Ahead of the 2023 Annual Meeting of the American Anthropological Association, the Society for the Anthropology of Religion awarded four travel grants to scholars from groups underrepresented in the academy and those who do not have secure employment. The following presenters received funding to deliver papers at the conference in Toronto:
Valerio Di Fonzo, University of New Mexico, “Who is the Catholic Church? Examining the Practices of a Jesuit NGO in the Peruvian Amazon”
Marc R. Loustau, Springfield College, “‘The Means of Grace’: Toward a Weberian Social Anthropology of Catholic Bureaucracy”
Muhammad Osama Imran, University of Minnesota, “Breaths of Extimacy: Haunted Subjectivities and Free Submission in the Sufi Practice of Zikr”
Abdul Majeed Ottakandathil, McGill University, “Prefiguration of the present and reappearance of the past in the lives of converts to Islam in South India”
At this month’s annual meeting of the American Anthropological Association, the 2023 Clifford Geertz Prize in the Anthropology of Religion, as well as two honorable mentions, were awarded to the following recipients:
The SAR welcomes three new additions to the board and two returning board members who will serve terms from November 2023 to November 2025, following the AAA meetings in Toronto in November 2023. The new members of the board include Jacob Hickman (BYU), who will serve as Treasurer, and Elayne Oliphant (NYU) and Michael Edwards (Cambridge) will serve as members-at-large. Angie Heo (Chicago) and Candace Lukasik (Mississippi State) will return for their final terms as members-at-large.
Final Report Society for the Anthropology of Religion (SAR) 2023 Biennial Conference University of Victoria, May 12-14, 2023
The 2023 Biennial Meetings of the Society for the Anthropology of Religion were held at the University of Victoria, in Victoria, British Columbia on the traditional territory of the lək̓ʷəŋən peoples from May 12 to 14, 2023. Under the theme of “Religious Assemblages,” the conference was hosted by the Department of Anthropology at the University of Victoria and co-organized with the Centre for Asia-Pacific Initiatives. Fifteen University of Victoria undergraduate and graduate students provided indispensable support as volunteers. A welcome ceremony was held with Doug and Kathy Horne in recognition of the Songhees, Esquimalt and W̱SÁNEĆ peoples whose historical relationships with the land continue to this day.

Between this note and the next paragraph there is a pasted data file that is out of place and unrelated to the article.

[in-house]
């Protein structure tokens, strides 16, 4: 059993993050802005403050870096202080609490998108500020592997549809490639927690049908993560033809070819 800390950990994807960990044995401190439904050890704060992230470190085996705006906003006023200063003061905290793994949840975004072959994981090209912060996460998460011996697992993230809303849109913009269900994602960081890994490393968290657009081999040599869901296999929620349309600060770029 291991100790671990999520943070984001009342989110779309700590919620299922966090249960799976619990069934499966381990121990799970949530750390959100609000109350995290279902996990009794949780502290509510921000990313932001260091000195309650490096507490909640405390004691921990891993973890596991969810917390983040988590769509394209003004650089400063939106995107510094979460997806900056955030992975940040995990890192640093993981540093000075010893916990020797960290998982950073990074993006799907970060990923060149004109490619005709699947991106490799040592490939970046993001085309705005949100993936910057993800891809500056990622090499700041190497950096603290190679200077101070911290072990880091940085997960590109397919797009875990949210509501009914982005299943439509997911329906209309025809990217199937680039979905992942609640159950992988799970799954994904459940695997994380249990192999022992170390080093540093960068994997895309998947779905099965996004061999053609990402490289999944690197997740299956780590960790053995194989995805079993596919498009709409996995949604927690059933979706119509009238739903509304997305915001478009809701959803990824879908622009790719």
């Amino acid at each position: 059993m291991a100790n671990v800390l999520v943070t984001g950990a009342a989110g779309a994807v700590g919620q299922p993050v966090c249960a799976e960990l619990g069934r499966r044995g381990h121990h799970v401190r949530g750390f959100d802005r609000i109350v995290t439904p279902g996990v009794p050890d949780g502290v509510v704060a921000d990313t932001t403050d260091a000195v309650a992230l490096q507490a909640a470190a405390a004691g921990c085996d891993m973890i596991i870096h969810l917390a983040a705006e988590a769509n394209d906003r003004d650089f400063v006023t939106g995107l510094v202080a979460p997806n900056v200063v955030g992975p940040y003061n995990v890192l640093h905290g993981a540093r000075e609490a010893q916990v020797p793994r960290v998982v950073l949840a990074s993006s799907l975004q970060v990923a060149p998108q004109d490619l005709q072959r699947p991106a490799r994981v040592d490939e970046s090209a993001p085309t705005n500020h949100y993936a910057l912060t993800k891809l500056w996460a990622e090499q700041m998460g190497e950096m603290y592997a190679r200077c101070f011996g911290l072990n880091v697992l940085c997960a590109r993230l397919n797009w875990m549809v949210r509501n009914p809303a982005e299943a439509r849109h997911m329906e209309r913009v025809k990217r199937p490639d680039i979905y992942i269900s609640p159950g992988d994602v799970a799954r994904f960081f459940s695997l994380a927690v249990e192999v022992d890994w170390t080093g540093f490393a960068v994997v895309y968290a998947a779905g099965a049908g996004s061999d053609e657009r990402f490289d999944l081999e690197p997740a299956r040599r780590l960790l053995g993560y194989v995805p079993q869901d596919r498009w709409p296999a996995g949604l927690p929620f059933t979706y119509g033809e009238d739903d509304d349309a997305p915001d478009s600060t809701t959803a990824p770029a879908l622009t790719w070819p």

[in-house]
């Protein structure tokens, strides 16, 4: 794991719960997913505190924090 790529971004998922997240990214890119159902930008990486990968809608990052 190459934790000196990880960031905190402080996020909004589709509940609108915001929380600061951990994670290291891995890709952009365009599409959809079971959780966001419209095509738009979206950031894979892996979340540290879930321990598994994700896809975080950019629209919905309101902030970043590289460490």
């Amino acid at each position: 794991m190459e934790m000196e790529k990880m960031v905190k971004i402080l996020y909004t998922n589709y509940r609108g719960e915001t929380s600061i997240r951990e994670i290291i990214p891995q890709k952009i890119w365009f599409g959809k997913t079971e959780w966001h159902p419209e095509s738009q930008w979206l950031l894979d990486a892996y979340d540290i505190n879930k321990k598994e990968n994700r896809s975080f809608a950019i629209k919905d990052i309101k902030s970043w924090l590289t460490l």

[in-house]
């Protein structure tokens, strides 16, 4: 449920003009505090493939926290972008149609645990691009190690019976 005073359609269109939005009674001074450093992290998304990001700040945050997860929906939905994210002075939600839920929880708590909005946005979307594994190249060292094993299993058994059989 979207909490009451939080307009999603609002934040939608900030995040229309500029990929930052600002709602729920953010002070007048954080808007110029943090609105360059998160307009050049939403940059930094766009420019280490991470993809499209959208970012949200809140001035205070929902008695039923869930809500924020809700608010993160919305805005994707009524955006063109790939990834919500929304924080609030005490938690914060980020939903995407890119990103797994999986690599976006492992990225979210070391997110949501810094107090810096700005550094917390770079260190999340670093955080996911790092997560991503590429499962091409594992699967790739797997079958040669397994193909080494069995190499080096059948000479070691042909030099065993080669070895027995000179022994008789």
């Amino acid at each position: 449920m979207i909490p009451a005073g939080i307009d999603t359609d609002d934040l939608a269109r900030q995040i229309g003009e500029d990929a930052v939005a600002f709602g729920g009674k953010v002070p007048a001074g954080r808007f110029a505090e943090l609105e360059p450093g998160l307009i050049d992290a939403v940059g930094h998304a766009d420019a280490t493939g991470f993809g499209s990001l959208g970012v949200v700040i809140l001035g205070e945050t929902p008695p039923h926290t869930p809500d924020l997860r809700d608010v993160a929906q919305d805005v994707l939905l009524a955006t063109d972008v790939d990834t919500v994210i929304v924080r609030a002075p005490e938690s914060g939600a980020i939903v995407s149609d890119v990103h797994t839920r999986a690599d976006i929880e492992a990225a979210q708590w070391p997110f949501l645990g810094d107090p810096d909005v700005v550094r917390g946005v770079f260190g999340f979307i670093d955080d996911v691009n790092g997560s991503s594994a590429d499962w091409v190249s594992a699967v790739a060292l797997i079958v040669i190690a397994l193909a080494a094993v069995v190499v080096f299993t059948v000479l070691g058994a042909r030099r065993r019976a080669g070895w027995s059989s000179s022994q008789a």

During the conference 110 papers were delivered on 29 panels by scholars based in Canada, the US, Hong Kong, India, Japan, Korea, Finland, France, Lithuania, the Netherlands, Russia, the United Kingdom, and Israel. There were 120 total registrants and panels were organized in 3 or 4 concurrent sessions. Roughly half of the attendees were graduate students.
The conference sought to provide career development opportunities for graduate students and junior scholars. There were 3 mentoring sessions for junior scholars on writing for the public (organized by Sophie Bjork James, Vanderbilt University), navigating the academic job market (organized by Rachel Brown, University of Victoria), and grant writing (organized by Courtney Handman, University of Texas). There were 4 workshops for graduate students to develop scholarship on the following topics: NGOs & Humanitarianism (directed by Britt Halvorson, Colby College), Postcolonial, Decolonial, & Anti-Colonial Approaches (directed by Angie Heo, University of Chicago), Anthropology & Theology (directed by Basit Iqbal, MacMaster University), and Religion & Environment (directed by Mayfair Yang, UC Santa Barbara).
There were 3 keynote addresses at the SAR biennial. The Roy Rappaport Distinguished Lecture in the Anthropology of Religion was delivered by Irfan Ahmad of Ibn Haldun University. The Albert Hung Lecture was delivered by Lucinda Ramberg of Cornell University. Daromir Rudnyckyj of the University of Victoria delivered the SAR Presidential Lecture.
The conference was financially supported by the SAR membership and a number of units at the University of Victoria including: the Centre for Asia-Pacific Initiatives, the Centre for Global Studies, the Centre for Studies in Religion and Society, the Dean of the Faculty of Graduate Studies, the Dean of the Faculty of Social Sciences, the Dean of the Faculty of Humanities, the Department of Anthropology, the Department of Pacific and Asian Studies, the Global South Program, the Office of the President, the Office of the Vice-President Academic and Provost, the Office of the Vice-President Associate Vice-President of Research, the Religion, Culture and Society Program, and the World History Program.